The Pixar Story, and What Writers Can Learn

I recently watched the Pixar Story with my mom. It’s a documentary about (you guessed it) Pixar. It’s and on Netflix, and if you are a creative person you should watch it.

Like right now.

Ok, like, whenever you can.

You may be looking at me right now (I actually hope not because I can’t see you) and thinking, “I’m not an animator or a computer guy. I’m a writer.” *pulls out typewriter and stares out a dirty window streaked with rain while wearing your patched elbow blazer*

No, you’re a storyteller (and a writer, but this *points to the left* word is more important). And the people at Pixar were (are) storytellers.

So listen up for some take aways from the documentary: 

1: Being a writer is a long shot. There’s no knowing if it’s gonna work out, if you’ll be a success, if people will like what you write. Steve Jobs chose to invest in Pixar, way back in the beginning after it left Lucasfilm. He was losing 1 million a YEAR for years. That was in 1986. Toy Story wasn’t in theaters till ’95.

That’s a long game. It paid out in the end, but it was a long game.

You’ve gotta to keep writing. It sometimes feel like swimming against the current, but if you don’t swim, you won’t get anywhere.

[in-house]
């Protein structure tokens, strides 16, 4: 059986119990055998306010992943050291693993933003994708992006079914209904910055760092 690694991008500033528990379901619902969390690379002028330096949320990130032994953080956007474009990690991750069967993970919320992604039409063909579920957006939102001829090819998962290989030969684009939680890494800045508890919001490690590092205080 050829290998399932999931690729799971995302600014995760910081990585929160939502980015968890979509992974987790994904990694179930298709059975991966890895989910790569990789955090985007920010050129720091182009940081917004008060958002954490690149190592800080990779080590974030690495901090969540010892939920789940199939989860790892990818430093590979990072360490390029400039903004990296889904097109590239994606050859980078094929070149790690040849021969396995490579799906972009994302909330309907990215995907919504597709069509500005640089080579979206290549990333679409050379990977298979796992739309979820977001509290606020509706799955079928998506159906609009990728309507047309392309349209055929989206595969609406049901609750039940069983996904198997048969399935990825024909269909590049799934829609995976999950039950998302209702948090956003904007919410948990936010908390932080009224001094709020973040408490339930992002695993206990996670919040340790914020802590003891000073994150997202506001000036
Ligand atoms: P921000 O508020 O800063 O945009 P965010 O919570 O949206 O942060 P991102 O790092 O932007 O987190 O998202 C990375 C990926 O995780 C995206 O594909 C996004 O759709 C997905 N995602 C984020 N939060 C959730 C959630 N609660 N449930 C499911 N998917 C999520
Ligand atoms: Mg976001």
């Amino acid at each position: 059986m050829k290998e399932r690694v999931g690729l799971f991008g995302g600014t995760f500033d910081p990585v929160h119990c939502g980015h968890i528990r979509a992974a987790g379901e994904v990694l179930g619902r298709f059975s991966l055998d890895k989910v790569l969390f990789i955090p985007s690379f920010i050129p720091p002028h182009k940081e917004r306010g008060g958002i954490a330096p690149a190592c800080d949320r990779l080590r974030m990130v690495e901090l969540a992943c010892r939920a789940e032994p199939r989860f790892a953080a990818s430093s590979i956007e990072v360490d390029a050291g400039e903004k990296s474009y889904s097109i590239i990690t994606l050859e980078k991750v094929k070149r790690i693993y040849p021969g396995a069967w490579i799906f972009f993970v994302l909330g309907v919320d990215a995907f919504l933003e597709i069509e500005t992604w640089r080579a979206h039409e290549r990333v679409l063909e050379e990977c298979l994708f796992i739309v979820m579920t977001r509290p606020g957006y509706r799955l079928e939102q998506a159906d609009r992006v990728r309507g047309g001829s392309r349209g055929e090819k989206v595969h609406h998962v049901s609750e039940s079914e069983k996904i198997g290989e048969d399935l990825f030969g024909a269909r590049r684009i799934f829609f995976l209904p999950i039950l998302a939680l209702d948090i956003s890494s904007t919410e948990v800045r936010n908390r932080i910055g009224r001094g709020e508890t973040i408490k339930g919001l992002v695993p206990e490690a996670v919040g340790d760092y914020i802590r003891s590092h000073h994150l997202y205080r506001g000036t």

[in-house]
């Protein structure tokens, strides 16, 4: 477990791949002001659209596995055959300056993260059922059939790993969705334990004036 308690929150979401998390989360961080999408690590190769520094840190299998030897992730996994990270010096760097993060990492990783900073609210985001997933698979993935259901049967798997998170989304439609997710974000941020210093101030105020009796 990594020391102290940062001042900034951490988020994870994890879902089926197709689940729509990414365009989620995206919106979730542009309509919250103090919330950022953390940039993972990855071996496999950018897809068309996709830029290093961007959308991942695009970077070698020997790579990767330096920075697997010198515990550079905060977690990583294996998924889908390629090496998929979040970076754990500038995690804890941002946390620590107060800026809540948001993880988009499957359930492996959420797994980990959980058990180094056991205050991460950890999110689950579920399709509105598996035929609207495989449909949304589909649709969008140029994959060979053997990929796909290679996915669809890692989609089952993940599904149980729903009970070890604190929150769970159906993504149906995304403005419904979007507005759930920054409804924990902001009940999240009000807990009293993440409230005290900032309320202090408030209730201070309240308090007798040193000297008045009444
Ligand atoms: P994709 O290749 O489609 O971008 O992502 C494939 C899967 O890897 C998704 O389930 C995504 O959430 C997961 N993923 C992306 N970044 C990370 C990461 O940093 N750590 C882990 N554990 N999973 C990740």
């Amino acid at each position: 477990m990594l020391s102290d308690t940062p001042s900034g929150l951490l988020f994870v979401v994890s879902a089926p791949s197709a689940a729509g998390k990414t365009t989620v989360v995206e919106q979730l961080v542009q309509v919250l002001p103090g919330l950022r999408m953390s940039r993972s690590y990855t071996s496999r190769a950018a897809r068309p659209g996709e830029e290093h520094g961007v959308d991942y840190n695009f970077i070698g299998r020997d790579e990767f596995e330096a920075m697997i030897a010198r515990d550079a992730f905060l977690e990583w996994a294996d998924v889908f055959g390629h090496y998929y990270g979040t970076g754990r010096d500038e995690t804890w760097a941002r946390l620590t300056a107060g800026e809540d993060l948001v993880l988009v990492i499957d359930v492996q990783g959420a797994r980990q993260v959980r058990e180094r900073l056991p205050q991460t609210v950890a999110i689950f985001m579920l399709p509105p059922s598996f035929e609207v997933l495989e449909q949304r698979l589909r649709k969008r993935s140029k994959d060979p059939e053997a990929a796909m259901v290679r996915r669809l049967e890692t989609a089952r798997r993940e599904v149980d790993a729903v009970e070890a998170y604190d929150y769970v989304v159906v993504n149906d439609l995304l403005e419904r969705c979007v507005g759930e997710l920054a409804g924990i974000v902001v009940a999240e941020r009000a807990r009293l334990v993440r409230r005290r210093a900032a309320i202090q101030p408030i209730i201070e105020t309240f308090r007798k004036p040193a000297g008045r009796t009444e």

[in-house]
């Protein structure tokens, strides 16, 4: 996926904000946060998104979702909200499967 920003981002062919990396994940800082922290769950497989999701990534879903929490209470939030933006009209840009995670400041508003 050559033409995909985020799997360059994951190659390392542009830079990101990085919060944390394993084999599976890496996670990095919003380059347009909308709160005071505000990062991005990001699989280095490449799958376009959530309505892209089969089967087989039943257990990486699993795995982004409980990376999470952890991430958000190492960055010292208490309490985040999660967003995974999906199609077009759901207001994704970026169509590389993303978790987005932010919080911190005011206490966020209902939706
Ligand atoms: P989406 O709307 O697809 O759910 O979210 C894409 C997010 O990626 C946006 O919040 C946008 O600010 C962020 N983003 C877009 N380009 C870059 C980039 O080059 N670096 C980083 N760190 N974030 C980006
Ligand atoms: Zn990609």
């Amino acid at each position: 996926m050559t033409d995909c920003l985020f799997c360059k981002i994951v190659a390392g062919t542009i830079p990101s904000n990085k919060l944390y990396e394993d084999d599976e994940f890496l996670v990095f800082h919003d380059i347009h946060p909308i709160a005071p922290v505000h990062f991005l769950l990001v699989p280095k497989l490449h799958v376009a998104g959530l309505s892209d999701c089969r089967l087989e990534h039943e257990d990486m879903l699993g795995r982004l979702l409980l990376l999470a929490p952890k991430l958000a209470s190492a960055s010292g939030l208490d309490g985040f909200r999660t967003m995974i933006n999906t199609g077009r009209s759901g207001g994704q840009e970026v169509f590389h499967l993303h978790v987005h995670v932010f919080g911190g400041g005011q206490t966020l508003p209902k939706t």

just keep swimming

2: I’ve talked about what “writing for yourself” means here, and if you need some more examples…

When Pixar presented the plot and story boards for Toy Story, Disney hated it. They said it was awful. So the team had to go back to the drawing board (get it? Drawing?? *wiggles eyebrows*).  What they ended up doing was, “writing the story we wanted.” They didn’t write Disney wanted, they wrote what they wanted to see, and we got the Toy Story we all know and love.

And also…

People would ask Brad Bird what was the secret to Pixar movies, like there was this magic formula. He said, “They just made movies they wanted to see.”

All the three act structures, characters sheets and quizzes, formula’s for the heroes journey won’t make your story good.

Your PASSION for stories will make it good (in the end – I mean editing helps and three act structures are good too).


On a side note, I’ve been fascinated with the art of hand-drawn animation (and cartoon drawing) for a little bit now, and several years ago I put this together. Which, for a first hand drawn animation, isn’t too bad. (Fiy, I don’t own the music.)

Peace out!

Header Photo by Zakaria Ahada on Unsplash


2 responses to “The Pixar Story, and What Writers Can Learn”

  1. Oooh! I definitely need to watch this movie! It looks so good… And your takeaways from it are very interesting, as well. Especially number 2. Sometimes it’s difficult to decide whether to write the stories of our hearts, or the stories we KNOW (or think we know) will sell, but it’s always, always ALWAYS more worth it to write the stories we are passionate about. Then, even if they don’t sell, at least we’ll have created something we love, right??

    And OH MY WORD!!! Your animation is ADORABLE!!! That little dragon is the cutest thing ever!!!


    1. THANK YOU!! I love my little dragon XD. YES, it’s always better to write something we’re passionate about, even if it doesn’t sell.

      Liked by 1 person

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